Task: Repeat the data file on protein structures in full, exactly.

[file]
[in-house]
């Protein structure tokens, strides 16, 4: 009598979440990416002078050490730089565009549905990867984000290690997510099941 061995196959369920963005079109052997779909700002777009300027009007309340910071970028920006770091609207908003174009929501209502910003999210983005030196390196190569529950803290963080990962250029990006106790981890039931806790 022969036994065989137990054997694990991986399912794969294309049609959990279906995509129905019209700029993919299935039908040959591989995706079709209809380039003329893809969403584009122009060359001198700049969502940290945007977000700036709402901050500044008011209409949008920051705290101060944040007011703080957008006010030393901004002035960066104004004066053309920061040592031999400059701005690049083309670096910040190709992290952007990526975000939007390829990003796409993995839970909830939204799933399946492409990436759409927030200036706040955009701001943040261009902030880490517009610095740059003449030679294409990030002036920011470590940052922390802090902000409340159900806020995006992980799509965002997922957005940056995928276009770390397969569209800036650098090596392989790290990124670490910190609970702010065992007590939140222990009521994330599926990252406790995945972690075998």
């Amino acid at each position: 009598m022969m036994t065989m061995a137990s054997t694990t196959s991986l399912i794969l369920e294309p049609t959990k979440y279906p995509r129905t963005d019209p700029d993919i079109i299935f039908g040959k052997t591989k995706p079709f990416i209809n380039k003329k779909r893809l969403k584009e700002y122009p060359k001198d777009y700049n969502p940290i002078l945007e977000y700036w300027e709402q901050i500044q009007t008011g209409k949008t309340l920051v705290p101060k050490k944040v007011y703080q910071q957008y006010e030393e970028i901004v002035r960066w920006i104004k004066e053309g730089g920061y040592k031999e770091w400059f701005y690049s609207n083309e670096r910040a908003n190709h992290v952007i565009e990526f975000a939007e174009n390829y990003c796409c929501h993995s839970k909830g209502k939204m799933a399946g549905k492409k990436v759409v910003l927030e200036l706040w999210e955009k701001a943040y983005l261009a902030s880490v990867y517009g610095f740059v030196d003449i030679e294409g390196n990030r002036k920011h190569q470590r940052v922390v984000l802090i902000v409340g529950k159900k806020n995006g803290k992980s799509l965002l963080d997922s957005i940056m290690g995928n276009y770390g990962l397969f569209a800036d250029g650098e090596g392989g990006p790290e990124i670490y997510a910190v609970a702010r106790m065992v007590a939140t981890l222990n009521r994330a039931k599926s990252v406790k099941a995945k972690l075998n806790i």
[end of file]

[in-house]
């Protein structure tokens, strides 16, 4: 009598979440990416002078050490730089565009549905990867984000290690997510099941 061995196959369920963005079109052997779909700002777009300027009007309340910071970028920006770091609207908003174009929501209502910003999210983005030196390196190569529950803290963080990962250029990006106790981890039931806790 022969036994065989137990054997694990991986399912794969294309049609959990279906995509129905019209700029993919299935039908040959591989995706079709209809380039003329893809969403584009122009060359001198700049969502940290945007977000700036709402901050500044008011209409949008920051705290101060944040007011703080957008006010030393901004002035960066104004004066053309920061040592031999400059701005690049083309670096910040190709992290952007990526975000939007390829990003796409993995839970909830939204799933399946492409990436759409927030200036706040955009701001943040261009902030880490517009610095740059003449030679294409990030002036920011470590940052922390802090902000409340159900806020995006992980799509965002997922957005940056995928276009770390397969569209800036650098090596392989790290990124670490910190609970702010065992007590939140222990009521994330599926990252406790995945972690075998």
């Amino acid at each position: 009598m022969m036994t065989m061995a137990s054997t694990t196959s991986l399912i794969l369920e294309p049609t959990k979440y279906p995509r129905t963005d019209p700029d993919i079109i299935f039908g040959k052997t591989k995706p079709f990416i209809n380039k003329k779909r893809l969403k584009e700002y122009p060359k001198d777009y700049n969502p940290i002078l945007e977000y700036w300027e709402q901050i500044q009007t008011g209409k949008t309340l920051v705290p101060k050490k944040v007011y703080q910071q957008y006010e030393e970028i901004v002035r960066w920006i104004k004066e053309g730089g920061y040592k031999e770091w400059f701005y690049s609207n083309e670096r910040a908003n190709h992290v952007i565009e990526f975000a939007e174009n390829y990003c796409c929501h993995s839970k909830g209502k939204m799933a399946g549905k492409k990436v759409v910003l927030e200036l706040w999210e955009k701001a943040y983005l261009a902030s880490v990867y517009g610095f740059v030196d003449i030679e294409g390196n990030r002036k920011h190569q470590r940052v922390v984000l802090i902000v409340g529950k159900k806020n995006g803290k992980s799509l965002l963080d997922s957005i940056m290690g995928n276009y770390g990962l397969f569209a800036d250029g650098e090596g392989g990006p790290e990124i670490y997510a910190v609970a702010r106790m065992v007590a939140t981890l222990n009521r994330a039931k599926s990252v406790k099941a995945k972690l075998n806790i």